It basically ensures the wilderness area stays protected and helps to continue conservation efforts to protect our public lands. Plus the Adventure Pass gives you access to hike, bike, fish, climb, camp and so much more in nature. 

There are a few ways to obtain a pass and a few things you need to know about needed permits.

  • The best deal if you find yourself wanting to spend many days and nights in the Cleveland National Forest is to purchase the annual pass. This pass is $30 and good for the entire year from the date of purchase. So think April to April type timeline. It covers one car with up to four adults.
  • Have more than one car? A secondary pass can be used in conjunction with the Annual Pass for a fee of $5 for the second car. This pass is good for the entirety of the Annual Pass. 
  • If you are just wanting to spend the day you can get a Day Pass good for 24 hours for just $5.
  • A Wilderness and Visitor Permit is required for overnight camping or hiking in areas outside of established campgrounds.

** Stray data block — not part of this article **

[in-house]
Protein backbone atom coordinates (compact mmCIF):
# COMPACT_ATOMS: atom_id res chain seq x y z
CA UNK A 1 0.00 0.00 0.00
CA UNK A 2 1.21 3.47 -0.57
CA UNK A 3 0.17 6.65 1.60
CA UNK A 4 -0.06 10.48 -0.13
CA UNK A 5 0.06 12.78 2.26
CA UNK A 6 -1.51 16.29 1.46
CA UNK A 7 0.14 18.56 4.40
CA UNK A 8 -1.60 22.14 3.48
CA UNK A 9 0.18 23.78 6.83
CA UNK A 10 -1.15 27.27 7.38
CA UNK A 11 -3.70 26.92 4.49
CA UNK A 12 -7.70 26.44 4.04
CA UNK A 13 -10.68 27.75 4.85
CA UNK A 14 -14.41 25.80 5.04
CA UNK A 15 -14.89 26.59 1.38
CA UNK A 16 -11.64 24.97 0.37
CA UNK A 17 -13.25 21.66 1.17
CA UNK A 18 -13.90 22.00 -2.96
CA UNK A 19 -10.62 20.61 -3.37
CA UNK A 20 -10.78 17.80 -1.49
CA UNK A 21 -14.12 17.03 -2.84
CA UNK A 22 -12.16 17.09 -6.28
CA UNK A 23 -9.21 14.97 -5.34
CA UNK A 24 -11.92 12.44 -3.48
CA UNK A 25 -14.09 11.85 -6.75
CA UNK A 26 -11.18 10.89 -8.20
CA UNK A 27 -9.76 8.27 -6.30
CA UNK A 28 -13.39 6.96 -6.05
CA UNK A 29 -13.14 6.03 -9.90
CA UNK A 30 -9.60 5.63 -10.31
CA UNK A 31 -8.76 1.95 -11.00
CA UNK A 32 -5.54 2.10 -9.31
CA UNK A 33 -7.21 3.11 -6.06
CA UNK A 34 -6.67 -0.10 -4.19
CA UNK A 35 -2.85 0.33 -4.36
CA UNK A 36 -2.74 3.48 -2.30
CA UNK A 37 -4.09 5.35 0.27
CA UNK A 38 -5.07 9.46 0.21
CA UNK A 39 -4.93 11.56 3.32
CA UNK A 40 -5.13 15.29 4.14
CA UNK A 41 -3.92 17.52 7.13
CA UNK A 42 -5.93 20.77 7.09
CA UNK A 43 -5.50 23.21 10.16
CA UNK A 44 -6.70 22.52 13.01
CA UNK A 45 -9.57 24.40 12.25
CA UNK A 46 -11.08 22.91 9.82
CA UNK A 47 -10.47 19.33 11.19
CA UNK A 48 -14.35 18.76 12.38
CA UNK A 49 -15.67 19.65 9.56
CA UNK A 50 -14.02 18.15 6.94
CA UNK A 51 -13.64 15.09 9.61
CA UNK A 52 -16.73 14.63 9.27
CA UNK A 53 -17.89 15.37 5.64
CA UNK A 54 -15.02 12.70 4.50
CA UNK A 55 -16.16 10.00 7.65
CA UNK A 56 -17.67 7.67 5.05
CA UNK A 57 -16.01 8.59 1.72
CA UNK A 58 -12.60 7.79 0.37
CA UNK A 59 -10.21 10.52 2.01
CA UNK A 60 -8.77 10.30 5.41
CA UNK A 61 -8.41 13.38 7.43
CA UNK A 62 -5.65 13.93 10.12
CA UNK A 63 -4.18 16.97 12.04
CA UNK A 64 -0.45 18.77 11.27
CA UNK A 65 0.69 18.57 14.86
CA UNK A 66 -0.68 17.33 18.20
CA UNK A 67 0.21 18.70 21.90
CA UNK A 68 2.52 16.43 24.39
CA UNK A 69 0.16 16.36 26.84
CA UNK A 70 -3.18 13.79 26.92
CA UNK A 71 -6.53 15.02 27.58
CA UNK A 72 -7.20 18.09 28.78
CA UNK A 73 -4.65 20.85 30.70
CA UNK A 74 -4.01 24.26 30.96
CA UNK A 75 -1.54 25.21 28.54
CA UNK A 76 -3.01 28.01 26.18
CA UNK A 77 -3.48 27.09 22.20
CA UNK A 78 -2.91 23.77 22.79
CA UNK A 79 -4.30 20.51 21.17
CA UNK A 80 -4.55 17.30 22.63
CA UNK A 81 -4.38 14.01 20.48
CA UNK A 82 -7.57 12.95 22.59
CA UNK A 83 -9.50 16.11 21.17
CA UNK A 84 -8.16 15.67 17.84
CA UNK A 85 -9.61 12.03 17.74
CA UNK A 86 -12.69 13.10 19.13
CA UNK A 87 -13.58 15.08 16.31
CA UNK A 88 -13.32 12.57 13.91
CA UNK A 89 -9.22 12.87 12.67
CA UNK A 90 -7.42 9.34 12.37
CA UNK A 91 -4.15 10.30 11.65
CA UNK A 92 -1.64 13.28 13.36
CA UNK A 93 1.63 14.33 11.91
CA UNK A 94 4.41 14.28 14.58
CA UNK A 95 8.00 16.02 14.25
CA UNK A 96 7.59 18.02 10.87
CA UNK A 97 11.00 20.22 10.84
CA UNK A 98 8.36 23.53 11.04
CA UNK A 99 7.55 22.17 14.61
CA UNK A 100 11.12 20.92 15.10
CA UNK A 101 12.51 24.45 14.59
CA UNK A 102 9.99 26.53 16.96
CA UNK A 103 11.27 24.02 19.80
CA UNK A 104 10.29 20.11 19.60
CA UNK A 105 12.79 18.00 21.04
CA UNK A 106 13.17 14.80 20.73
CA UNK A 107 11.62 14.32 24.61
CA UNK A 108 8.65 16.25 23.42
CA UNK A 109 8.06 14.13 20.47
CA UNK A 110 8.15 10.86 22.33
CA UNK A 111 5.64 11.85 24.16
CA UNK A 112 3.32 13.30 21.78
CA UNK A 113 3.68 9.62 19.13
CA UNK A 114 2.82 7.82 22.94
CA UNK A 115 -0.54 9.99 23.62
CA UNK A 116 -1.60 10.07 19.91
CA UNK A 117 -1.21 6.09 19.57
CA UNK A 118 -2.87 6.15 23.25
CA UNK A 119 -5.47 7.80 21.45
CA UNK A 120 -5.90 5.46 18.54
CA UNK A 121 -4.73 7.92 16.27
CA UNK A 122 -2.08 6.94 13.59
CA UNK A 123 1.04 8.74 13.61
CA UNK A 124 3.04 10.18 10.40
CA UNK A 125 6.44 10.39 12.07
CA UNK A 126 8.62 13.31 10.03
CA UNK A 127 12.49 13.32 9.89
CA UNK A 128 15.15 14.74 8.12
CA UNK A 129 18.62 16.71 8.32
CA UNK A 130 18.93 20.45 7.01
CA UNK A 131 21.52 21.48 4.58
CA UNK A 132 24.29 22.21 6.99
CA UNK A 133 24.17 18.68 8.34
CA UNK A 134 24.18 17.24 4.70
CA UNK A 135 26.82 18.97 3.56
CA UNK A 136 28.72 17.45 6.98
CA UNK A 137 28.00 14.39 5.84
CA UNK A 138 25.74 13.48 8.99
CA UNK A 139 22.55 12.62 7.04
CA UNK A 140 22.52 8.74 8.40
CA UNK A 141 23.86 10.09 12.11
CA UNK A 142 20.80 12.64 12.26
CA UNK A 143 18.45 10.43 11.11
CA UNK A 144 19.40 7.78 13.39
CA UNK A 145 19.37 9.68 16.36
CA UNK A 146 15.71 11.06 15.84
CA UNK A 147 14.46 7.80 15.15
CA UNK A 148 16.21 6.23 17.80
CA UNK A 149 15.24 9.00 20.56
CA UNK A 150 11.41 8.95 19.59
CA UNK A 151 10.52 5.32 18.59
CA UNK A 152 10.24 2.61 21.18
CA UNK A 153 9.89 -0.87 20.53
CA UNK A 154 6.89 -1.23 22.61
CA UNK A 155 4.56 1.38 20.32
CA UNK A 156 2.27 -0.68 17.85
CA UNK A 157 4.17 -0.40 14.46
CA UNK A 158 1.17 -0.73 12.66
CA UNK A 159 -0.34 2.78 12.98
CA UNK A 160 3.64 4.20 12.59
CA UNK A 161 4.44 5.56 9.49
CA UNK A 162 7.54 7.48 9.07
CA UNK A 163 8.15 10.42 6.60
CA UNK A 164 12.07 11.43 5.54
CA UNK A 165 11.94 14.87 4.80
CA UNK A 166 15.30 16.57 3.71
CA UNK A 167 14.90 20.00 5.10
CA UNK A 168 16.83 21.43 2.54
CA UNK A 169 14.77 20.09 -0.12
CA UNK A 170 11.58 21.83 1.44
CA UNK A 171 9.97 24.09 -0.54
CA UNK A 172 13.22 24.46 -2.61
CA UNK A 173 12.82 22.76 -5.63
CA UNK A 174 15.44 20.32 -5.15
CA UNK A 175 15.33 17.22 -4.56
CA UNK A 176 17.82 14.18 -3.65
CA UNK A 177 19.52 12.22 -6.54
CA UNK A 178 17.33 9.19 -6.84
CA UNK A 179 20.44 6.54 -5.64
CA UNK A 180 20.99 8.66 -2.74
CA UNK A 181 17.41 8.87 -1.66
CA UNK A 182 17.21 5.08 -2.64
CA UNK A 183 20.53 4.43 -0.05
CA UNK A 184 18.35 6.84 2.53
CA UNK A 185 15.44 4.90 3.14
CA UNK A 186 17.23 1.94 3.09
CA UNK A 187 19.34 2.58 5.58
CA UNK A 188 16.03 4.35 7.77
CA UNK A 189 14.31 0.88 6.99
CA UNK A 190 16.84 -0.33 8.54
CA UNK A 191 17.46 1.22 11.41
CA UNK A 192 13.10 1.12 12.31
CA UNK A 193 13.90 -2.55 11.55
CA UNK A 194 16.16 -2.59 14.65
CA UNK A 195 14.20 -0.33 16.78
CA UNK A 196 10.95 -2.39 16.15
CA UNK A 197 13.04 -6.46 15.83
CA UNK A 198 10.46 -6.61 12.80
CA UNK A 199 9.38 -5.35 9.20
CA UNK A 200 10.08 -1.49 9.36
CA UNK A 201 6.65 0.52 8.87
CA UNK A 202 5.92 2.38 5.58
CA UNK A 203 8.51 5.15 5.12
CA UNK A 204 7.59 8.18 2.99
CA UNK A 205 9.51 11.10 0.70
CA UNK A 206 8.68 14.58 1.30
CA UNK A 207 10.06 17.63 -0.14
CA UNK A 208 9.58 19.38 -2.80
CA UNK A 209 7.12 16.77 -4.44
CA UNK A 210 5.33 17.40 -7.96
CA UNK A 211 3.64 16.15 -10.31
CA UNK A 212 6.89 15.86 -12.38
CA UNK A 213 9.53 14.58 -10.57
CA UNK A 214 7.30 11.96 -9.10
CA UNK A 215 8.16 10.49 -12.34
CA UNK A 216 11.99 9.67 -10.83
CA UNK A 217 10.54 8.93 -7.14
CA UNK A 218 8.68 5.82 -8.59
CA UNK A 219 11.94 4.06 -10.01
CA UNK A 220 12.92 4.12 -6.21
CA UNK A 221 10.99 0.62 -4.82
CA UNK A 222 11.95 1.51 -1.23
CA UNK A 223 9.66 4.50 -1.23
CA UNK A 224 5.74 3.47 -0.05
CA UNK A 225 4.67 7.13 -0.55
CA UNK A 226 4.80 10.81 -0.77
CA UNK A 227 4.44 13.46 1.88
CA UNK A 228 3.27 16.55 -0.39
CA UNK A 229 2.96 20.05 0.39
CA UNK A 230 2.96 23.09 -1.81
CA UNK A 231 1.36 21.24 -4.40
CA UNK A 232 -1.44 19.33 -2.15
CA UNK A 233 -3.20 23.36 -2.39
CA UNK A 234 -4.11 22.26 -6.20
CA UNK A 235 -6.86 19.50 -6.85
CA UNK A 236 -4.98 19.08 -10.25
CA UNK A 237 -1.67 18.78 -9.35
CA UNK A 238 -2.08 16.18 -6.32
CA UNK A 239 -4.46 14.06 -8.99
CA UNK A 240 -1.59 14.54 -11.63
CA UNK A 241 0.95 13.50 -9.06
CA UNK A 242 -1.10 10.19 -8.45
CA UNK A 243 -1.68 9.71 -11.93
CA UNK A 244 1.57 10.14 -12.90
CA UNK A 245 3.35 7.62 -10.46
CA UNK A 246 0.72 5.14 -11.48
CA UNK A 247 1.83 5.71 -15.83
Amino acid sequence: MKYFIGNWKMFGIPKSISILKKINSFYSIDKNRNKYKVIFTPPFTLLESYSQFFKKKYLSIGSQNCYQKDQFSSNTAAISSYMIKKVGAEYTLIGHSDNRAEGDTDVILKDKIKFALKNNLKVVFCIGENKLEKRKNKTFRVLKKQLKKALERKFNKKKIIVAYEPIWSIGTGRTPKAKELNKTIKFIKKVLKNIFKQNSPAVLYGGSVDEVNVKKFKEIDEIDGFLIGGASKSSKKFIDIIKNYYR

• Most of the established campgrounds are on a first-come, first-serve basis. Popular weekends means if you do not arrive early you most likely will not find a site. However you can try and reserve ahead of time. For reservations, visit www.recreation.gov or call 1-877-444-6777. 
  • Be aware that campsites will vary in price and capacity. If not dispersed camping you will most likely pay a user fee. 

Passes and permits can be obtained in person at a ranger office, at a local vendor or online at https://www.recreation.gov

Cleveland National Forest holds a special place in my heart since I got to experience it’s beauty while hiking the Pacific Crest Trail. I really hope you get out to explore and camp and take in all it has to offer. 

Happy adventures! 

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Anza Borrego
Torrey Pines

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Kaitlin is a former ballerina who now travels around the country in an 18-foot converted school bus. Her and her husband have welcomed 34 sweet children into their home the past eleven years. Although they would not be a forever home for all of them, they adopted their daughter buckets and are legal guardians to their son monkey. Follow their crazy adventures on Instagram @runawaymusbus